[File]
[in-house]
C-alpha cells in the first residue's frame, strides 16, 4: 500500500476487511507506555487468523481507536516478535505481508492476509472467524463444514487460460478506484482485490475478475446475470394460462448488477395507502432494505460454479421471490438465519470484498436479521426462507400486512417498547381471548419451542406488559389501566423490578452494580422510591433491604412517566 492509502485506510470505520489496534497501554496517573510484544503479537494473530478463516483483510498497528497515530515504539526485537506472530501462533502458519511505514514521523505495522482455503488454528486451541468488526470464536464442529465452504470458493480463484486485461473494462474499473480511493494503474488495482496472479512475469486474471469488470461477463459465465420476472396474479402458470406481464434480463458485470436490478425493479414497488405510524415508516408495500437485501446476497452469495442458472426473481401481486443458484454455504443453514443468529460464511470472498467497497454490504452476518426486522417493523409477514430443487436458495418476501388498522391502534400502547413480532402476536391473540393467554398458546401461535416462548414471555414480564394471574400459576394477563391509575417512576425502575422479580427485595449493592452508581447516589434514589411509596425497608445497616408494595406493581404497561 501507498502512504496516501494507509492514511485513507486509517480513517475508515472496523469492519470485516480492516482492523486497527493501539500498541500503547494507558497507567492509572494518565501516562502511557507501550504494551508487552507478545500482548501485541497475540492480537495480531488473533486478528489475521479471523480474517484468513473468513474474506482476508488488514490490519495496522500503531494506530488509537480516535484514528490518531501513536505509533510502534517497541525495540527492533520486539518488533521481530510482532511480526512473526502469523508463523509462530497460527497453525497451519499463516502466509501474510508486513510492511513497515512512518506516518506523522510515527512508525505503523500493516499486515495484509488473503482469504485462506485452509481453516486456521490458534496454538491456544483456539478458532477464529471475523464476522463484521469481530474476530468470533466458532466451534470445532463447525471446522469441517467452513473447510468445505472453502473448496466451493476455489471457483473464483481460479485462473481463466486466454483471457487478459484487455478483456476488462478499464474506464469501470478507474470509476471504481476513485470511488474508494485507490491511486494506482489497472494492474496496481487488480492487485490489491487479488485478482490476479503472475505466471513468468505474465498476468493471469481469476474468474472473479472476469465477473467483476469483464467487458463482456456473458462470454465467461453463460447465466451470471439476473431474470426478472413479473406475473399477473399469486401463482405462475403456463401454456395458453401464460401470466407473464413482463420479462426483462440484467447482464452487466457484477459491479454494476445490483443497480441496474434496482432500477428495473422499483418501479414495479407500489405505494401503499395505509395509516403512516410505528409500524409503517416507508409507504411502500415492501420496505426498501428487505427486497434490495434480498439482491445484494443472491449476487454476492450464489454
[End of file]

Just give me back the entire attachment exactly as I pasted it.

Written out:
[in-house]
C-alpha cells in the first residue's frame, strides 16, 4: 500500500476487511507506555487468523481507536516478535505481508492476509472467524463444514487460460478506484482485490475478475446475470394460462448488477395507502432494505460454479421471490438465519470484498436479521426462507400486512417498547381471548419451542406488559389501566423490578452494580422510591433491604412517566 492509502485506510470505520489496534497501554496517573510484544503479537494473530478463516483483510498497528497515530515504539526485537506472530501462533502458519511505514514521523505495522482455503488454528486451541468488526470464536464442529465452504470458493480463484486485461473494462474499473480511493494503474488495482496472479512475469486474471469488470461477463459465465420476472396474479402458470406481464434480463458485470436490478425493479414497488405510524415508516408495500437485501446476497452469495442458472426473481401481486443458484454455504443453514443468529460464511470472498467497497454490504452476518426486522417493523409477514430443487436458495418476501388498522391502534400502547413480532402476536391473540393467554398458546401461535416462548414471555414480564394471574400459576394477563391509575417512576425502575422479580427485595449493592452508581447516589434514589411509596425497608445497616408494595406493581404497561 501507498502512504496516501494507509492514511485513507486509517480513517475508515472496523469492519470485516480492516482492523486497527493501539500498541500503547494507558497507567492509572494518565501516562502511557507501550504494551508487552507478545500482548501485541497475540492480537495480531488473533486478528489475521479471523480474517484468513473468513474474506482476508488488514490490519495496522500503531494506530488509537480516535484514528490518531501513536505509533510502534517497541525495540527492533520486539518488533521481530510482532511480526512473526502469523508463523509462530497460527497453525497451519499463516502466509501474510508486513510492511513497515512512518506516518506523522510515527512508525505503523500493516499486515495484509488473503482469504485462506485452509481453516486456521490458534496454538491456544483456539478458532477464529471475523464476522463484521469481530474476530468470533466458532466451534470445532463447525471446522469441517467452513473447510468445505472453502473448496466451493476455489471457483473464483481460479485462473481463466486466454483471457487478459484487455478483456476488462478499464474506464469501470478507474470509476471504481476513485470511488474508494485507490491511486494506482489497472494492474496496481487488480492487485490489491487479488485478482490476479503472475505466471513468468505474465498476468493471469481469476474468474472473479472476469465477473467483476469483464467487458463482456456473458462470454465467461453463460447465466451470471439476473431474470426478472413479473406475473399477473399469486401463482405462475403456463401454456395458453401464460401470466407473464413482463420479462426483462440484467447482464452487466457484477459491479454494476445490483443497480441496474434496482432500477428495473422499483418501479414495479407500489405505494401503499395505509395509516403512516410505528409500524409503517416507508409507504411502500415492501420496505426498501428487505427486497434490495434480498439482491445484494443472491449476487454476492450464489454